Dees v. Hyundai Motor Manufacturing Alabama, LLC et al

Filing 242

MEMORANDUM OPINION AND ORDER that 237 Motion for Relief from Judgment is denied. Signed by Honorable Myron H. Thompson on 10/15/2009. (cb, )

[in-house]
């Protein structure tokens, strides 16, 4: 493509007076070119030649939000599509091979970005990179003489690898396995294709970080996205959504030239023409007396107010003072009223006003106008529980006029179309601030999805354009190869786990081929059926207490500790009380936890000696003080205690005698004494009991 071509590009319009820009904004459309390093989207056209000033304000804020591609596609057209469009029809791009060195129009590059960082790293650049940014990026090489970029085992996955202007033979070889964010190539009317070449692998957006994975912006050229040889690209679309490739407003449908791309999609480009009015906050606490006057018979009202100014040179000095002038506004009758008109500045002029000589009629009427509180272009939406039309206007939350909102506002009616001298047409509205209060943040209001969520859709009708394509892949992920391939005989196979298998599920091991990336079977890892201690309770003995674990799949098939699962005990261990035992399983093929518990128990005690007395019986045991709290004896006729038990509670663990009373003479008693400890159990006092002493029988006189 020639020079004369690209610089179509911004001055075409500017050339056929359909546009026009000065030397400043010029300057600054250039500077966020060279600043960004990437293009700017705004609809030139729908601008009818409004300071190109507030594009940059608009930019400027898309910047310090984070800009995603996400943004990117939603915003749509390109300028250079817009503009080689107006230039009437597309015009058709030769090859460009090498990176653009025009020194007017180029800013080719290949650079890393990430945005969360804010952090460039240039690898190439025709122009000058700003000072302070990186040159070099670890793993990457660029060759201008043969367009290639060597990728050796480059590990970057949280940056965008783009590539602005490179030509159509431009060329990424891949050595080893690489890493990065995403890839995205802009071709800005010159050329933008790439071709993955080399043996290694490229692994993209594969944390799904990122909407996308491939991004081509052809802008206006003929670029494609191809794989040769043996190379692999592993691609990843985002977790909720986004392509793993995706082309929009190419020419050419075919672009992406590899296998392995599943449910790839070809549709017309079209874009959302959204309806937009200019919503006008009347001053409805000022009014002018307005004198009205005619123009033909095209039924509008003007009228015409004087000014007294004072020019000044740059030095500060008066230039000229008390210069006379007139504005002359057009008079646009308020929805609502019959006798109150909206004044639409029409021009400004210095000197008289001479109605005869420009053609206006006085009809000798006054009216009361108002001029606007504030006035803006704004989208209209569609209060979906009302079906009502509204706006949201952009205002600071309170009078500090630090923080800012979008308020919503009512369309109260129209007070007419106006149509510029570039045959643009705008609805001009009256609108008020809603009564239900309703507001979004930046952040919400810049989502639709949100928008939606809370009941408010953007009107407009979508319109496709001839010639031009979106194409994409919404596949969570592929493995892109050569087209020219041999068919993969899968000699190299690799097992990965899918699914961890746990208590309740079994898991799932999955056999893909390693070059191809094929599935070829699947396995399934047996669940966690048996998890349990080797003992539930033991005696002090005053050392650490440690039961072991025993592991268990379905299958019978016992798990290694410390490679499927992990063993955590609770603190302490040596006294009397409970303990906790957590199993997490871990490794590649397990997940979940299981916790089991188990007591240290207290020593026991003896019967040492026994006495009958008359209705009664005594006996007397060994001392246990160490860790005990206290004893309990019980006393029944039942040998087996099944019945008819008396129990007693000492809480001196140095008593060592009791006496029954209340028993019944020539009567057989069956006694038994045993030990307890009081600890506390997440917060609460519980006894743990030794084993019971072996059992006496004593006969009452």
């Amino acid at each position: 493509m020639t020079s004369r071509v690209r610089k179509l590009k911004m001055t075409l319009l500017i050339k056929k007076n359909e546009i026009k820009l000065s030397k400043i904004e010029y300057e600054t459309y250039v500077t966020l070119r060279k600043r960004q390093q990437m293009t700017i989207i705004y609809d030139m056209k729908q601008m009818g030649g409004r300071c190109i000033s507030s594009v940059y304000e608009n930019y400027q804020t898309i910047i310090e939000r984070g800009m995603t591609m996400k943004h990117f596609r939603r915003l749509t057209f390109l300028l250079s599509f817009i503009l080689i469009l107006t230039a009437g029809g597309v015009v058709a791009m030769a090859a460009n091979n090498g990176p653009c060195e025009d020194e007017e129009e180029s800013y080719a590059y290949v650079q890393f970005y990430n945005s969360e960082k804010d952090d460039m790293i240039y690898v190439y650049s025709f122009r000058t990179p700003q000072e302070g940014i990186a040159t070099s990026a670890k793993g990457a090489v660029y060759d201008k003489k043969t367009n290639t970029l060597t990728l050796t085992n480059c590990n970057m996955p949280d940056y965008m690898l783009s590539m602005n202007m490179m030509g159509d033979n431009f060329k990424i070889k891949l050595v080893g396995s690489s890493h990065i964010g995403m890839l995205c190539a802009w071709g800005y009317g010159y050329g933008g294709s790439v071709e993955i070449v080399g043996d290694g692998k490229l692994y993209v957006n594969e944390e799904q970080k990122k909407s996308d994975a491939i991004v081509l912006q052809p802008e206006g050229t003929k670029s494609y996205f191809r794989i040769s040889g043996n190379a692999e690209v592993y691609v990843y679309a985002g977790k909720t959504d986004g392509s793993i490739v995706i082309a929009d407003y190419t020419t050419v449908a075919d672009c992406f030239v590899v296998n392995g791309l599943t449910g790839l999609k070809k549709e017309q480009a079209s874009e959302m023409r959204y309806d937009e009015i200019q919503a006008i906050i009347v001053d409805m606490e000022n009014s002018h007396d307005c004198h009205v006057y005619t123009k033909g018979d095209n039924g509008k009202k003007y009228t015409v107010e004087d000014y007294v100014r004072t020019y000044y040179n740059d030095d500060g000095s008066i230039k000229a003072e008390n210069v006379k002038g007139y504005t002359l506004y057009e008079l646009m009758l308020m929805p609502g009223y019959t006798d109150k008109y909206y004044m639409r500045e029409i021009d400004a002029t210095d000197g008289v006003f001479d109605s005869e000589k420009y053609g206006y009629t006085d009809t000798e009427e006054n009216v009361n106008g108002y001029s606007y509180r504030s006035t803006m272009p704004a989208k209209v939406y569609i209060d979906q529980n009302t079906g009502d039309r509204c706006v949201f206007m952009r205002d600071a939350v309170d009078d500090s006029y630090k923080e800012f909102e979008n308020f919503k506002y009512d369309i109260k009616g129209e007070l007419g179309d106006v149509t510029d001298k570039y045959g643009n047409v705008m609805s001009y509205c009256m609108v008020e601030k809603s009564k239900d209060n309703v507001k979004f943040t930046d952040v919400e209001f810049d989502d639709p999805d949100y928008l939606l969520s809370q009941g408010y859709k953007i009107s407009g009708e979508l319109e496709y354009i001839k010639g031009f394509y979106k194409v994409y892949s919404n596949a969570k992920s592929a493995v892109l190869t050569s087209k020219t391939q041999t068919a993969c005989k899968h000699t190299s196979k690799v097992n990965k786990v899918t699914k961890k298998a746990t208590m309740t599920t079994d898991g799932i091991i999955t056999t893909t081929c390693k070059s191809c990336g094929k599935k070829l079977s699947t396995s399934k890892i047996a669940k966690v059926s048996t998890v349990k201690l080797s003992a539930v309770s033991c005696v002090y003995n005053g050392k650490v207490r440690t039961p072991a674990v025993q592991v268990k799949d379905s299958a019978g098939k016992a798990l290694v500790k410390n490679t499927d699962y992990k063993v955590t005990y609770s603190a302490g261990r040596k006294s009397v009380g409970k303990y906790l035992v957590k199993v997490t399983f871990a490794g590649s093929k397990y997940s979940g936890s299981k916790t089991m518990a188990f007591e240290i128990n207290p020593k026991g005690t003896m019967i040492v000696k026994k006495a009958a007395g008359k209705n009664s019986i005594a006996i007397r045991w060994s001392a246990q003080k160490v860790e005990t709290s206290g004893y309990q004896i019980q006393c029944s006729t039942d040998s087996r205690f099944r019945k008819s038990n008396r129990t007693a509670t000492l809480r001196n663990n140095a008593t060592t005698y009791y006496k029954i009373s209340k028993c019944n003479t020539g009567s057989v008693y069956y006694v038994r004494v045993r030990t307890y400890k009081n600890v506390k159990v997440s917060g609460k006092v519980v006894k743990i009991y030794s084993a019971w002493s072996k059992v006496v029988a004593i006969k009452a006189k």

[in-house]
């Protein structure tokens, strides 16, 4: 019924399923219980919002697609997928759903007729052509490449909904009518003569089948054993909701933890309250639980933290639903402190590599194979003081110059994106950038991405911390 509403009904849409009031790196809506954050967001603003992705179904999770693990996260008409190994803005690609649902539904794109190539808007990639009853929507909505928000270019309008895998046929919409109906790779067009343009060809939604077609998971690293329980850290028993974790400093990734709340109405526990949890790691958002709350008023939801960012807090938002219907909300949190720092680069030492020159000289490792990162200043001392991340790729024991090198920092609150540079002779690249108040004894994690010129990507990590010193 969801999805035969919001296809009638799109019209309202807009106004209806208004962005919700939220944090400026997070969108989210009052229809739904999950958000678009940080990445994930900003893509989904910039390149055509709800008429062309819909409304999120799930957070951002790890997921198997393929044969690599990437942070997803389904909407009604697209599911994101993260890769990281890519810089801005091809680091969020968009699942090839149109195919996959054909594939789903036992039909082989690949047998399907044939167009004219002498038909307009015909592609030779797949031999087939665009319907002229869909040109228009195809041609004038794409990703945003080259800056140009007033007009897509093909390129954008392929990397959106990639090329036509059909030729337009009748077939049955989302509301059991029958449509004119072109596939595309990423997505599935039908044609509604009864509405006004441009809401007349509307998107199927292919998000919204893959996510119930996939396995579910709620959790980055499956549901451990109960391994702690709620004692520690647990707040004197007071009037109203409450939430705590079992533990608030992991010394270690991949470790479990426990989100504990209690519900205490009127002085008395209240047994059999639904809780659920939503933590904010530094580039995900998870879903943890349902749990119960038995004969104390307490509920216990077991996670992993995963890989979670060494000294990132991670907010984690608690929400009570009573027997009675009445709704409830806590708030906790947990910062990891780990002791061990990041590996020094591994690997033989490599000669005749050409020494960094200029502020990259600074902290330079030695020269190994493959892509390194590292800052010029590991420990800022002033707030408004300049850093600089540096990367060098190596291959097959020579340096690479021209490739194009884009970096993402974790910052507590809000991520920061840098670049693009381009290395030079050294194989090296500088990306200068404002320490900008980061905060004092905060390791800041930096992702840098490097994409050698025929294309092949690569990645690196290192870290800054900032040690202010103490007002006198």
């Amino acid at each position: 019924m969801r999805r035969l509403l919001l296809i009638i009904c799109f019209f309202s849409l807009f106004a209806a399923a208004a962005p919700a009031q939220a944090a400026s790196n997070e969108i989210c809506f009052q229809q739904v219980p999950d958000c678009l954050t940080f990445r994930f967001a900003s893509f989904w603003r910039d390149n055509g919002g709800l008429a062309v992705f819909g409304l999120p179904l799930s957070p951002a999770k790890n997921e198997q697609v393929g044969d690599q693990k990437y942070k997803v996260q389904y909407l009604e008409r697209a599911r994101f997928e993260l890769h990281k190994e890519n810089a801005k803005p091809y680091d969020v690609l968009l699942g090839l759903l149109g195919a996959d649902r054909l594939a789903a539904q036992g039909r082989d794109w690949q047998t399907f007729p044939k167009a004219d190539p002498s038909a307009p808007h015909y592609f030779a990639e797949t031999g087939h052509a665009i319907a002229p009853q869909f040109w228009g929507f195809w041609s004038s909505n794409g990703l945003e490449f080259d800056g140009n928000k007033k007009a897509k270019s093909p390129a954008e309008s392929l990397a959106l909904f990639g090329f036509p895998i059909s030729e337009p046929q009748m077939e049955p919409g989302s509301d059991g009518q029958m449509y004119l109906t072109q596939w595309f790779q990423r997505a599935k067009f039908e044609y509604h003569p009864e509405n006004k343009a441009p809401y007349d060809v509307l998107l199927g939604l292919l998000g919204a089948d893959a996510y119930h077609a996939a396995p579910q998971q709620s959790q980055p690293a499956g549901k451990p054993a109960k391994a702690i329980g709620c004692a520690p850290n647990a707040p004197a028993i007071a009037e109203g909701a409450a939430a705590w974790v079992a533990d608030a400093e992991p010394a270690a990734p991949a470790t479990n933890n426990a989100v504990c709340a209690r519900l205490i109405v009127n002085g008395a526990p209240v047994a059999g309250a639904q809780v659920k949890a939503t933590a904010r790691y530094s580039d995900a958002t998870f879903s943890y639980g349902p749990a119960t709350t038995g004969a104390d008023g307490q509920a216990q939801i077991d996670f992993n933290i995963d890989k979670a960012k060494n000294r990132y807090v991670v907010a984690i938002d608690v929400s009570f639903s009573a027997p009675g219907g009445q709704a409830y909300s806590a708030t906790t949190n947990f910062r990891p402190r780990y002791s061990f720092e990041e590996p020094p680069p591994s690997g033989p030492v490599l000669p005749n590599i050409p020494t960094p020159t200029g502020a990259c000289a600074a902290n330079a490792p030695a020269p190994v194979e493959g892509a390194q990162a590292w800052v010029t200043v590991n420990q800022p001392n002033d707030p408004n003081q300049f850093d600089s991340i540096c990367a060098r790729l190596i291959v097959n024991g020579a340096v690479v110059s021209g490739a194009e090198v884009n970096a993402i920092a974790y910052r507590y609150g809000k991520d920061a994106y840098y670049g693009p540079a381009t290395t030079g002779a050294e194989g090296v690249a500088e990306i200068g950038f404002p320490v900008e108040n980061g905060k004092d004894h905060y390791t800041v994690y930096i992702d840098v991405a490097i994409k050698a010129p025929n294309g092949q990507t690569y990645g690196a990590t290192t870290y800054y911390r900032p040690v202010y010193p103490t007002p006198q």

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IN THE DISTRICT COURT OF THE UNITED STATES FOR THE MIDDLE DISTRICT OF ALABAMA, NORTHERN DIVISION JERRY LEON DEES, JR., ) ) Plaintiff, ) ) v. ) ) HYUNDAI MOTOR MANUFACTURING ) ALABAMA, LLC, and HYUNDAI ) MOTOR AMERICA, INC., ) ) Defendants. ) CIVIL ACTION NO. 2:07cv306-MHT (WO) OPINION AND ORDER In this lawsuit, plaintiff Jerry Leon Dees, Jr., asserts the following claims against defendants Hyundai Motor Manufacturing Alabama, LLC (HMMA) and Hyundai Motor America, Inc. (HMA): termination and harassment claims under the Uniformed Services Employment and Reemployment Rights Act of 1994 (USERRA), 38 U.S.C. 4301-4334, and outrage and conversion claims under Alabama law. Jurisdiction over the USERRA claims is proper under 28 U.S.C. 1331 and 38 U.S.C. 4323(b)(3), and the state- law claims may be heard under supplemental jurisdiction, 28 U.S.C. 1367(a). The court entered a judgment granting summary judgment in favor of HMMA and HMA on both USERRA claims and dismissing the state-law claims with leave to refile in state court. Dees v. Hyundai Motor Mfg. Alabama, LLC, 605 F. Supp.2d 1220 (M.D. Ala. 2009) (Thompson, J.). This matter is before the court on Dees's motion for relief from judgment under Fed. R. Civ. P. 60(b)(2) and 60(b)(3) against HMMA. Dees argues that HMMA withheld material evidence of HMMA employees accused of sleeping while on the job in violation of the court's discovery order. Dees further argues that HMMA committed fraud, misrepresentation, or other misconduct in failing to supply this evidence. Because Dees's motion is without merit, it will be denied. 2 I. Dees began working for HMMA in November 2005 as a maintenance technician. While at HMMA, he also served as a Staff Sergeant and Combat MP in the Alabama Army National Guard and had previously served two tours of duty in Iraq. In February 2007, he was found sleeping in an isolated area of the HMMA facility and was terminated. In this lawsuit, relying on USERRA and state law, Dees argued that he was fired not for sleeping, but, rather because he was a member of the National Guard; he also argued that he was the victim of repeated harassment by his supervisors because of his Guard service. As stated, this court granted summary judgment in favor of HMMA and HMA on the USERRA claims and dismissed the state-law claims with leave to refile in state court. Dees appealed that ruling. Though Dees's appeal is still pending, the court may "consider on the merits, and deny, a 60(b) motion filed after a notice of appeal, because the court's action is 3 in furtherance of the appeal." Mahone v. Ray, 326 F.3d 1176, 1180 (11th Cir. 2003) (quoting Parks v. U.S. Life & Credit Corp., 677 F.2d 838, 840 (11th Cir. 1982) (citation omitted)). II. During the discovery process, the court ordered that, "defendant HMMA ... identify all employees who were found sleeping on the job during the last five years and shall provide documentation relating to disciplinary action arising from each sleeping incident." HMMA violated this discovery order Dees argues that by not providing information to him regarding two HMMA employees (Stephen Culpepper, a salaried manager, and Billy Kitchens, an hourly worker) who were accused by a co-worker of sleeping in the HMMA break room in April 2007. Dees learned of this evidence when HMMA provided it in an unrelated lawsuit. Dees argues that, because HMMA did not provide about Culpepper and Kitchens during the information 4 discovery period in his case, he is entitled to relief from judgment under Fed. R. Civ. P. 60(b)(2) and (3). III. Fed. R. Civ. P. 60(b)(2) provides that, "On motion and just terms, the court may relieve a party or its legal representative from a final judgment, order, or proceeding for the following reason[]: ... newly discovered evidence, that, with reasonable diligence, could not have been discovered in time to move for a new trial under Rule 59(b)." To warrant relief from judgment under Rule 60(b)(2), Dees must show that (1) the evidence is newly discovered since the trial; (2) he exercised due diligence to discover the new evidence; (3) the evidence is not merely cumulative or impeaching; (4) the evidence is material; and (5) the evidence is such that a new trial would probably produce a new result. See Willard v. Fairfield Southern Co., Inc., 472 F.3d 817, 824 (11th Cir. 2006). 5 At issue are investigation notes stemming from an accusation that Culpepper and Kitchens slept in the break room. HMMA conducted an investigation into the accusation and found that there was insufficient evidence to conclude that the two HMMA employees were sleeping on the job. Moreover, an HMMA assistant manager responsible for investigating potential disciplinary issues submitted an affidavit stating that, "At HMMA, a team member is not prohibited from sleeping in a break area during a scheduled break time. Should a team member choose to sleep during a break, he/she would not violate a work rule and would not be considered sleeping on the job." Clevenger Aff. at 3. HMMA contends that, because sleeping in a break room is not considered "sleeping on the job" or a "sleeping incident" under its rules, it was not required to furnish the investigation notes to Dees. The phrase "sleeping on the job" in the court's discovery order could be read narrowly to mean only `sleeping when an employee should be working' or broadly 6 to mean `any sleeping while at work,' including even authorized sleep in a break area during break time. The court need not resolve definitively whether the court's order should be read broadly to have required HMMA to furnish the notes to Dees, because, even if HMMA had been required to do so, its failure would not merit relief under Fed. Civ. R. P. 60(b)(2): the evidence regarding Culpepper and Kitchens would not have resulted in a different summary-judgment outcome on the USERRA claims. See Willard, 472 So. 2d at 824. Culpepper's and Kitchens's circumstances would have been relevant to Dees's USERRA termination claim only if theirs were similarly situated to Dees's, see Sheehan v. Dep't of Navy, 240 F.3d 1009, 1014 (Fed. Cir. 2001) ("Discriminatory motivation under the USERRA may be reasonably inferred from a variety of factors, including ... disparate treatment of certain employees compared to other employees with similar work records or offenses."), but theirs were not. Because Culpepper and Kitchens 7 allegedly slept in a break area during a scheduled break, their conduct did not violate a work rule. In contrast, Dees "was found in an isolated area and was thought to have set up the area to avoid detection." Supp.2d at 1225. Dees, 605 F. IV. Dees next argues that because the judgment against him was obtained without his knowledge of the accusations against Culpepper and Kitchens, he is entitled to relief under Fed. R. Civ. P. 60(3). Rule 60(b)(3) provides that, "On motion and just terms, the court may relieve a party or its legal representative from a final judgment, order, or proceeding for the following reasons: or ... fraud (whether previously called intrinsic extrinsic), misrepresentation, or misconduct by an opposing party." "To obtain relief from a final judgment based upon fraud under Rule 60(b)(3), the moving party must prove by clear and convincing evidence that the adverse party obtained 8 the verdict through fraud, misrepresentations, or other misconduct. " Waddell v. Hendry County Sheriff's Office, "The moving party 329 F.3d 1300, 1309 (11th Cir. 2003). must also show that the conduct prevented the losing party from fully and fairly presenting his case or defense." Frederick v. Kirby Tankships, Inc., 205 F.3d 1277, 1287 (11th Cir. 2000). No such finding is warranted here. While it could be reasonably argued that HMMA was required to provide the notes regarding Culpepper or Kitchens (and, indeed, the court probably would have so read the discovery order if called upon earlier to do so), the order was still subject to, at least, two readings, a narrow one and a broad one. Dees therefore offers no evidence (in particular, such that would meet the heightened standard of clear and convincing) that HMMA acted fraudulently or otherwise in bad faith when it withheld the notes. Moreover, Dees makes no demonstration that he did not have a full and fair opportunity to present his case. See Frederick, 205 9 F.3d at 1287. Dees's Rule 60(b)(3) argument is baseless and without merit. *** For the foregoing reasons, it is ORDERED that plaintiff Jerry Leon Dees, Jr.'s motion for relief from judgment (doc. no. 237) is denied. DONE, this the 13th day of October, 2009. /s/ Myron H. Thompson UNITED STATES DISTRICT JUDGE